At levels five, six, and seven, you are limited to medium and small forms. Take a good look at the riding dog -- +4 nat AC, +2 dex gives a total +6 and a trip attack. Among the dire types, a dire weasel also gives a +6 total bonus, although that drops considerably if you attach and suck blood. In water, an octopus gives +7. But best of all is the medium size dinosaur, Deinonychus, with a combined +7. If your DM gives you the old "You've never even seen a dinosaur, and the book says you have to be familiar with the form" argument, then be happy as a riding dog until you get to seventh level druid, then use Summon Nature's Ally IV to summon a Deinonychus a couple times a day. Pretty soon you'll be familiar with that dinosaur, at least! :-)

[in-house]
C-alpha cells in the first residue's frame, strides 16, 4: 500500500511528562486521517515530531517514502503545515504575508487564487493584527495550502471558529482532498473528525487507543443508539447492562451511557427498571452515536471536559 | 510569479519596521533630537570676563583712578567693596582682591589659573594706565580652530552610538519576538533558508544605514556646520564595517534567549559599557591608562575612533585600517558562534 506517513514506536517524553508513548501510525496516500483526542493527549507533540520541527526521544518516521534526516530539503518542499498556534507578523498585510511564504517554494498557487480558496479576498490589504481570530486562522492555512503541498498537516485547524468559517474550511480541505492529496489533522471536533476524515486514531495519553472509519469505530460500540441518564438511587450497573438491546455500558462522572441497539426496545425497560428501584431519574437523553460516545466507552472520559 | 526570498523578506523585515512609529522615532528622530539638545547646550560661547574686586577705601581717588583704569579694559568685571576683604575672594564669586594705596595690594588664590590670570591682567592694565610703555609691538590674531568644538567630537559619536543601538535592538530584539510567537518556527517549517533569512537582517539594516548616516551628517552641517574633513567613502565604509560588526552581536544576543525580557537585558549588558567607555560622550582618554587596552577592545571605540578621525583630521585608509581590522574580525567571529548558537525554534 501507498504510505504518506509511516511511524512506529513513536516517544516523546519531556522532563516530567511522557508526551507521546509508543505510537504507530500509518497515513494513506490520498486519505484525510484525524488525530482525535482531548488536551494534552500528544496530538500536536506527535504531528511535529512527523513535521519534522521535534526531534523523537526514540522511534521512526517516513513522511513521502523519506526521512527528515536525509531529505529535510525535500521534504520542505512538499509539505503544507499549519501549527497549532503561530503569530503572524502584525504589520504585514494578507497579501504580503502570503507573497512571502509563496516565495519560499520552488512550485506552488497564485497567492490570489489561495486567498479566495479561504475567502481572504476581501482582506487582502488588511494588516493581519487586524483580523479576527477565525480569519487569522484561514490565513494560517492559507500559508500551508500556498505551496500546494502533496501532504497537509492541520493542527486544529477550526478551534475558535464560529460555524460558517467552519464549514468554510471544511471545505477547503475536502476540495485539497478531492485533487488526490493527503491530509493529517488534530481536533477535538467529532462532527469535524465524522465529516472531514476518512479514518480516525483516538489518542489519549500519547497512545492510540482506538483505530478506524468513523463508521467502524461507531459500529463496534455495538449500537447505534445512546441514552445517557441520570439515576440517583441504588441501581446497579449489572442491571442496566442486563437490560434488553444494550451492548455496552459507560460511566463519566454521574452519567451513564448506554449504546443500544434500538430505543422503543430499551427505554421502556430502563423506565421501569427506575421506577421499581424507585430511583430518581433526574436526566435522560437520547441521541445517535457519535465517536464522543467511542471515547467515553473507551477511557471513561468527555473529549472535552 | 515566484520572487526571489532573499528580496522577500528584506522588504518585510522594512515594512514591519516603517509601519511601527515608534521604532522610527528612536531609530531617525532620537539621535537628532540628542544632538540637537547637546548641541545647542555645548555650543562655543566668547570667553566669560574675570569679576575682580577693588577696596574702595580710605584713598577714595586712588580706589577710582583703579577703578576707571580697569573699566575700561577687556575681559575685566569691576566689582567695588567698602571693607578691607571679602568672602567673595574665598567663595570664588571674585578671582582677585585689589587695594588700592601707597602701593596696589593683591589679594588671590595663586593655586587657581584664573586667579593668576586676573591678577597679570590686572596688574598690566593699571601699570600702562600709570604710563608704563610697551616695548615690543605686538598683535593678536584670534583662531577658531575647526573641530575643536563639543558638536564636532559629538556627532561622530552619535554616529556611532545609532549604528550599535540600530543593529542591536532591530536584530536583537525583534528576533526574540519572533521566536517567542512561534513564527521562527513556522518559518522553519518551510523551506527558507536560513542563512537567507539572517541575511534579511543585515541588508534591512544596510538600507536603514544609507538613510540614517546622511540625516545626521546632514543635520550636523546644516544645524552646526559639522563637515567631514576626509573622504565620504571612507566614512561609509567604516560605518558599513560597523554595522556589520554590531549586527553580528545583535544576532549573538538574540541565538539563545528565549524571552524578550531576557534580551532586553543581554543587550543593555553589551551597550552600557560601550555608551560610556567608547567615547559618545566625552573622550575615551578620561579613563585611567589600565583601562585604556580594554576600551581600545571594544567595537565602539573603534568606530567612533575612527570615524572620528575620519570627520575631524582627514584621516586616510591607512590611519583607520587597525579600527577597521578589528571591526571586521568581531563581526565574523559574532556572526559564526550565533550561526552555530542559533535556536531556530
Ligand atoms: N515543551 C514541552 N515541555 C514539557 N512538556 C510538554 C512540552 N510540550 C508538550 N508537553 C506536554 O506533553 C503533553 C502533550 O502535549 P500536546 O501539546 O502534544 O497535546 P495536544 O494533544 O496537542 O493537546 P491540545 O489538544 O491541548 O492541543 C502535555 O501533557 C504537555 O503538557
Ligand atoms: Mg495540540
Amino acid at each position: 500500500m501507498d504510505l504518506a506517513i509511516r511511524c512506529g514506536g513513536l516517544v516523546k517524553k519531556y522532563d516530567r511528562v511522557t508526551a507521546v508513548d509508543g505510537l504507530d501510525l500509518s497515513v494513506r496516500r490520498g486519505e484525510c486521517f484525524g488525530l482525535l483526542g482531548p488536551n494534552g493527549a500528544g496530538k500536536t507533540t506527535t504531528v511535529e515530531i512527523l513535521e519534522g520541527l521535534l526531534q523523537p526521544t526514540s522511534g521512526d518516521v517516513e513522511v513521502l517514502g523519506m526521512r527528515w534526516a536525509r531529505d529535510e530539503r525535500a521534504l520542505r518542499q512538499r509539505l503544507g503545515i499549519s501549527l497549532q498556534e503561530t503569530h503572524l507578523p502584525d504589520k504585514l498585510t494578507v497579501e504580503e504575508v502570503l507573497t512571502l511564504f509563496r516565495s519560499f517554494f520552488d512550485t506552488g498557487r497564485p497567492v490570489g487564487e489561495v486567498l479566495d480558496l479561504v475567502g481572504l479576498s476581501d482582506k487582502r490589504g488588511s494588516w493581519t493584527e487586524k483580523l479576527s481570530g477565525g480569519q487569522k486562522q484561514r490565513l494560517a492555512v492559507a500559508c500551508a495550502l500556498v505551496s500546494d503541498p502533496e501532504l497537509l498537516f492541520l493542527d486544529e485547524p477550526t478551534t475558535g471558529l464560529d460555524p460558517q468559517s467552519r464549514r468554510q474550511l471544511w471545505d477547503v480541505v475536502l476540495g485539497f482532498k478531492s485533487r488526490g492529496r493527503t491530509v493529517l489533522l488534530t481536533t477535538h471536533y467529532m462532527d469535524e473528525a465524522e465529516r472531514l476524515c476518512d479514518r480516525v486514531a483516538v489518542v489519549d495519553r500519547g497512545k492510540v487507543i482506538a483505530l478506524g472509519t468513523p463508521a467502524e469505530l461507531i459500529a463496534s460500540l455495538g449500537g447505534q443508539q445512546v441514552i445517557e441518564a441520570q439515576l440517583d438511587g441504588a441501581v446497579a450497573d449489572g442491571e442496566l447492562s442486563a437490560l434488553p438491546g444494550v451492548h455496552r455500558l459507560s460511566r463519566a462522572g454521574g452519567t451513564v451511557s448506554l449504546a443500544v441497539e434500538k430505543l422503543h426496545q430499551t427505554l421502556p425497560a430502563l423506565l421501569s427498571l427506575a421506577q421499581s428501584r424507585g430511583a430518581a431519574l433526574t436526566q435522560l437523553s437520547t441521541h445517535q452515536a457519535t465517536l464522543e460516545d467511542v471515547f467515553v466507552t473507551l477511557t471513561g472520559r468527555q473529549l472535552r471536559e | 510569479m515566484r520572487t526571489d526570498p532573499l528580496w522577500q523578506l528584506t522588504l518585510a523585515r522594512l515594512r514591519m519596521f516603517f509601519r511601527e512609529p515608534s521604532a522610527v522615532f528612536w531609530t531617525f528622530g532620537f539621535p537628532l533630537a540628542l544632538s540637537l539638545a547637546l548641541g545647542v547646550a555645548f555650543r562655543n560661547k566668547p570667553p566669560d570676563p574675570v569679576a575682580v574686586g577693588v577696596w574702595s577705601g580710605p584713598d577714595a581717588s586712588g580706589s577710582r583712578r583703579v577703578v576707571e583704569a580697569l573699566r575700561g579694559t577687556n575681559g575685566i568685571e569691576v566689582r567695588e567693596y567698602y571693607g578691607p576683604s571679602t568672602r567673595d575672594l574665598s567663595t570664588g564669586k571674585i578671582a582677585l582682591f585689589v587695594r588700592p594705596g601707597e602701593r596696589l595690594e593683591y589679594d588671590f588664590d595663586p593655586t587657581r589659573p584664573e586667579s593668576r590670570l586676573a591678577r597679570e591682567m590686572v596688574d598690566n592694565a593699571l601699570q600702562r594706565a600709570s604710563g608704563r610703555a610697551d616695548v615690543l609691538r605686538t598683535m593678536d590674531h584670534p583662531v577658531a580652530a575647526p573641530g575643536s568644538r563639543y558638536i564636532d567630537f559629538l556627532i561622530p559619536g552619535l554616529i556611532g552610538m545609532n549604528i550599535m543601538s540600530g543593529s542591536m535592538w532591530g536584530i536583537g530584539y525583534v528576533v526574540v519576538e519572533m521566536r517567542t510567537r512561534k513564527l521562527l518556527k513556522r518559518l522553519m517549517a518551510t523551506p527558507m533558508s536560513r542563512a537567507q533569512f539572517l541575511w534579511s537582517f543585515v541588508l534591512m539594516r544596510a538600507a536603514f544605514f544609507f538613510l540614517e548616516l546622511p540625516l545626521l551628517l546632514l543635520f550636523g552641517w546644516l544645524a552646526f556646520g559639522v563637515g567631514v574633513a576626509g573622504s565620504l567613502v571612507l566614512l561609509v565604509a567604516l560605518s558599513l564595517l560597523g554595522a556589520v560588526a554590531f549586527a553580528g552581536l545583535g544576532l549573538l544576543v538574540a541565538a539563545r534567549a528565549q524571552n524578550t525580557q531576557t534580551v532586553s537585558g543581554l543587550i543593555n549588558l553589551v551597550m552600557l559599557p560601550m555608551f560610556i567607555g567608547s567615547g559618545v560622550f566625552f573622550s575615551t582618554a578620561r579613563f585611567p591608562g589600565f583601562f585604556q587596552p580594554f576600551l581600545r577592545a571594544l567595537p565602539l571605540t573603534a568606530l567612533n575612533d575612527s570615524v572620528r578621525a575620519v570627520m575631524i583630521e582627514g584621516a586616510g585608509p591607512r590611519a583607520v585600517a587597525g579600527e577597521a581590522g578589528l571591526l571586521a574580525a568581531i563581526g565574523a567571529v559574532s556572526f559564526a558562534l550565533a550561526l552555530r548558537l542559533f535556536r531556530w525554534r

At level eight -- when you can assume the shape of Large animals -- armor class wise, the clear optimal choice is the Dire Bat. Your new fluttering form has a stunning AC20 (–1 size, +6 Dex, +5 natural). Remember that you are still a person, not an animal, so, alas, you cannot cast Reduce Animal on yourself. But if you have a mage friend, buy him a wand of Reduce Person to use on you. Then your base Dire Bat AC goes to 22 ... and with Cat's Grace that you cast on yourself, 24! Now add in your wild armor bonuses and enhancement bonuses, and the Ring of Protection you wear on the Hand of Glory you have around your neck, and the odd +1 AC ioun stone, and that barkskin you cast on yourself ... Well, let's do the math, once again sampling at levels 5, 10, and 15.